Prior to getting a divorce, some couples decide to physically separate for a certain period of time. Some couples separate in the hopes of reconciling after a brief “break” while others separate and plan to divorce after saving some money for their legal fees. There are a small number of couples who separate permanently without ever legally divorcing and that number is growing overtime. Though remaining legally married offers some benefits, there are potential ramification of a pre-divorce separation that spouses should take into consideration.
Married couples share certain financial responsibilities, and it is not unusual for the debt of one spouse to find the debt acquired by the other listed on their credit report. During a separation neither person is entirely aware of the spending habits of the other. One spouse may decide to obtain new lines of credit or may stop making payments on other debts he or she previously agreed to pay. Even though the couple is separated, they could find themselves receiving calls from creditors regarding a debt their legal husband or wife obtained.
Couples who are married receive certain tax credits based upon their incomes and household sizes. After separation, some couples may continue to file their taxes together, but over time spouses may feel more comfortable filing their taxes separately. Unfortunately, married people who file separately are not able to receive certain tax breaks and credits. Student loan interest deductions, earned income credits, child care credits, and adoption credits are just a few of the tax benefits that you are unable to receive if you are a married person who does not file jointly with your spouse. While some adults may want to separate themselves from their legal spouse’s tax liability, it is important to understand that reduced tax liability also leads to a reduction in tax credits from which that person can benefit.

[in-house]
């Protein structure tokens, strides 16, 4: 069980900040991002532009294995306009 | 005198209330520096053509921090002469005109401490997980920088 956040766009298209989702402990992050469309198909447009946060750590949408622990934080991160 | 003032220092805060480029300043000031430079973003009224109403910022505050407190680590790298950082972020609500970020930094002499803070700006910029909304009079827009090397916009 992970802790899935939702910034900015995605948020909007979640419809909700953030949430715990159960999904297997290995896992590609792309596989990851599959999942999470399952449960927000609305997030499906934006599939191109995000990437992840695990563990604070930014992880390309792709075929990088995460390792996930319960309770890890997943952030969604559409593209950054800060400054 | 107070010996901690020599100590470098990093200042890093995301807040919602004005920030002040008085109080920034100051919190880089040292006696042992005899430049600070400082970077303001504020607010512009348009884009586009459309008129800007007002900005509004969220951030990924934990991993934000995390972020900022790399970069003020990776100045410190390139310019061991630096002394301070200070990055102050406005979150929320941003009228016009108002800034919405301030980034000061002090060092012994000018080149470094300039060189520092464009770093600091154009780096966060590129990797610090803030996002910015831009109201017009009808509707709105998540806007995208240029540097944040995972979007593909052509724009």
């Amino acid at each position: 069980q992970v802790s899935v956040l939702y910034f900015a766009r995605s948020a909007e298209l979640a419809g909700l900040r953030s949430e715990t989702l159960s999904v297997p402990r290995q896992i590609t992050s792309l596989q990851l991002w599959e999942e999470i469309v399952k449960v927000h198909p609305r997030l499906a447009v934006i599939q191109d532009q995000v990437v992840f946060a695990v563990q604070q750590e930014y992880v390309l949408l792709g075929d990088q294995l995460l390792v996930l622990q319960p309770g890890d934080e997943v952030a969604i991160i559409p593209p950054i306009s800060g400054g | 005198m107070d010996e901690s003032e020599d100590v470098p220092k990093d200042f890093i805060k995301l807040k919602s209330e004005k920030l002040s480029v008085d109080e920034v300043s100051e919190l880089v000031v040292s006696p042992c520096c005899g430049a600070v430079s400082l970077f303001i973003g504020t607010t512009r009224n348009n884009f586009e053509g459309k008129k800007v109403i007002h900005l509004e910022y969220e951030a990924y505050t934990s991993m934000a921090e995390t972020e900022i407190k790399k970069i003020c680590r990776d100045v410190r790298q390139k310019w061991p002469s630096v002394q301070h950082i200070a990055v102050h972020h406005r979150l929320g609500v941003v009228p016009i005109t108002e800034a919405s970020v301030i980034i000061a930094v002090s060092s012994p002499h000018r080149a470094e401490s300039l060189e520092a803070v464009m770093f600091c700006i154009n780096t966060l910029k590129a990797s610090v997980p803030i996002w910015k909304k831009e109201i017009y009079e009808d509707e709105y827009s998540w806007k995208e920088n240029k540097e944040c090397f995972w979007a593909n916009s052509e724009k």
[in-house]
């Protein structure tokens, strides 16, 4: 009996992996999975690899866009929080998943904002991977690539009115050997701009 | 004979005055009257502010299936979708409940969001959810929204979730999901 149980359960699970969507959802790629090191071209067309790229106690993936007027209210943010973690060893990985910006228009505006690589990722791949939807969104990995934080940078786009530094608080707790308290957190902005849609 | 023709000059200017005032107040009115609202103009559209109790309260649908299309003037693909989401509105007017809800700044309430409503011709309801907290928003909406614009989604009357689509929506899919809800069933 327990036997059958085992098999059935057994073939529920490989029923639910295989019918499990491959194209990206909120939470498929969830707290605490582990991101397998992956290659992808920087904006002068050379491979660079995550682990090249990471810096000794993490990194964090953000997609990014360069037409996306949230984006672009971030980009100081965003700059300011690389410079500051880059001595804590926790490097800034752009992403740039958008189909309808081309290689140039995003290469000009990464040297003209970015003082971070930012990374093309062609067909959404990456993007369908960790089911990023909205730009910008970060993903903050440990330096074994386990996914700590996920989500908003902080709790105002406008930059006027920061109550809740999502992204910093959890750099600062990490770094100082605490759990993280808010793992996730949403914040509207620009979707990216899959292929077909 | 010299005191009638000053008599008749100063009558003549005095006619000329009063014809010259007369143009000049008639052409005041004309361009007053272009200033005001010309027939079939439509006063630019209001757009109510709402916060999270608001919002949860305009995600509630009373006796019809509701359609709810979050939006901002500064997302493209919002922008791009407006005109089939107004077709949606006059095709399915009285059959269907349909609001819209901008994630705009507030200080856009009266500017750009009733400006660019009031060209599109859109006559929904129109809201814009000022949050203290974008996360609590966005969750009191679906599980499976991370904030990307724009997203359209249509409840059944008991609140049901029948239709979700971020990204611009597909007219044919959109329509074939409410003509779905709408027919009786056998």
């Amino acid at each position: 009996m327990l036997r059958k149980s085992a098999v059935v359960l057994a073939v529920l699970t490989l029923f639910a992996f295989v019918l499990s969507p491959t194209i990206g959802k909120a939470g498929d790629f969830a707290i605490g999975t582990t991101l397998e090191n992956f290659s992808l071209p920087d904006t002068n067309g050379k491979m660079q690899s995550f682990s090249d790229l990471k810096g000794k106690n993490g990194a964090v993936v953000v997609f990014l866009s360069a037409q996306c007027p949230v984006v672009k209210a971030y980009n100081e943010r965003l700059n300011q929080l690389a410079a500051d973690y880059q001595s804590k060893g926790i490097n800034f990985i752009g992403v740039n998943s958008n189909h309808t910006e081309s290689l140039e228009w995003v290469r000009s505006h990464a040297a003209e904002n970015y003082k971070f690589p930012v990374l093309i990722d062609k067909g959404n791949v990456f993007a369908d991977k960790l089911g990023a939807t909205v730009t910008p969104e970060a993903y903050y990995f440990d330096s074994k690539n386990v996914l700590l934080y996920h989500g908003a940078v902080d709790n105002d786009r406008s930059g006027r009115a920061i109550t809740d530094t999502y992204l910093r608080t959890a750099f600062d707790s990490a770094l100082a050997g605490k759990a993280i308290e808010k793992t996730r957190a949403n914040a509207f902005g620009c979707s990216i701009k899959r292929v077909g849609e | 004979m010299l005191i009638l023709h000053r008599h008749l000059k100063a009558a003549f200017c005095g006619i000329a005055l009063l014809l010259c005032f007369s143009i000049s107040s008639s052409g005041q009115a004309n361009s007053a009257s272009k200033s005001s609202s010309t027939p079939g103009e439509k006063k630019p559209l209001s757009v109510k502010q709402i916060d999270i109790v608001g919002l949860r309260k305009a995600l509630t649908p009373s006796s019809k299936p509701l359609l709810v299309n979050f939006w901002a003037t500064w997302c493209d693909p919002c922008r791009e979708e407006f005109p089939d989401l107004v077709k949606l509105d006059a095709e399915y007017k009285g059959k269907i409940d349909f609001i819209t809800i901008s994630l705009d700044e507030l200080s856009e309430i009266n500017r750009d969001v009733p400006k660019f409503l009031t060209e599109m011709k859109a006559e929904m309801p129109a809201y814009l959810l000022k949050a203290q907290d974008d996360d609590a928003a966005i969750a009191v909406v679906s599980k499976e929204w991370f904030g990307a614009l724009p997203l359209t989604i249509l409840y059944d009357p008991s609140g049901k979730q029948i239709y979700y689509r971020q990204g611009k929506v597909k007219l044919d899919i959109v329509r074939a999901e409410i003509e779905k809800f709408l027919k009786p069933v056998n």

Confusion Over Inheritance
After years of seeing their parents maintaining separate households, the children of separated adults sometimes incorrectly believe that the couple is legally divorced, especially if one spouse begins other romantic relationships or has additional children with another partner. Finding out that the couple was still legally married after one adult passes away can cause a great deal of confusion, while also complicating inheritance. Children from another relationship, domestic partners, and others who expected to inherit assets from the deceased may learn that the legal spouse still has certain rights. Especially if the deceased never updated or created a will and had insurance policies that were willed to the spouse.
Contact a Qualified Attorney
If you or someone you know is contemplating separating from a spouse instead of getting divorced, contacting a qualified family law attorney is highly recommended. An attorney with knowledge of Georgia laws regarding divorce, inheritance, and other legal issues can help you decide if separation is a wise option. Though divorce may not be what you want, it is important to explore all available choices in order to make an educated decision that has long term repercussions. The attorneys at Vayman & Teitelbaum are available to discuss your unique situation and offer legal counsel. With offices conveniently located in Alpharetta, Marietta, Cumming, and Lawrenceville, they can be reached at 678-736-7700 to schedule a consultation.